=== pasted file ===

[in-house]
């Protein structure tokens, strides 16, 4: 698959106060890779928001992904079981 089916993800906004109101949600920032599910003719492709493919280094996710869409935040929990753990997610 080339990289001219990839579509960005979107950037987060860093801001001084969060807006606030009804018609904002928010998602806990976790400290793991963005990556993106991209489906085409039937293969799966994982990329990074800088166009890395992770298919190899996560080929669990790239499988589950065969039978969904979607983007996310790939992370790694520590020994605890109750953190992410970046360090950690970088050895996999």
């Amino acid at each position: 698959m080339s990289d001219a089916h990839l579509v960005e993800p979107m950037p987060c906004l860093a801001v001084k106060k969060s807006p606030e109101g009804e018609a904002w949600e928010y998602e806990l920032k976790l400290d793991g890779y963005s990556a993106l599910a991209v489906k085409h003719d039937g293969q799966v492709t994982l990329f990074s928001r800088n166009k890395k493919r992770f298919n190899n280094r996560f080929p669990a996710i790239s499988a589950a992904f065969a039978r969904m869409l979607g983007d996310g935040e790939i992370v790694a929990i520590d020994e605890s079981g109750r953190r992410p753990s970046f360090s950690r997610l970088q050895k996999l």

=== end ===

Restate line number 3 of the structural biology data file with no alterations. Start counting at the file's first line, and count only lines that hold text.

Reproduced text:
């Amino acid at each position: 698959m080339s990289d001219a089916h990839l579509v960005e993800p979107m950037p987060c906004l860093a801001v001084k106060k969060s807006p606030e109101g009804e018609a904002w949600e928010y998602e806990l920032k976790l400290d793991g890779y963005s990556a993106l599910a991209v489906k085409h003719d039937g293969q799966v492709t994982l990329f990074s928001r800088n166009k890395k493919r992770f298919n190899n280094r996560f080929p669990a996710i790239s499988a589950a992904f065969a039978r969904m869409l979607g983007d996310g935040e790939i992370v790694a929990i520590d020994e605890s079981g109750r953190r992410p753990s970046f360090s950690r997610l970088q050895k996999l």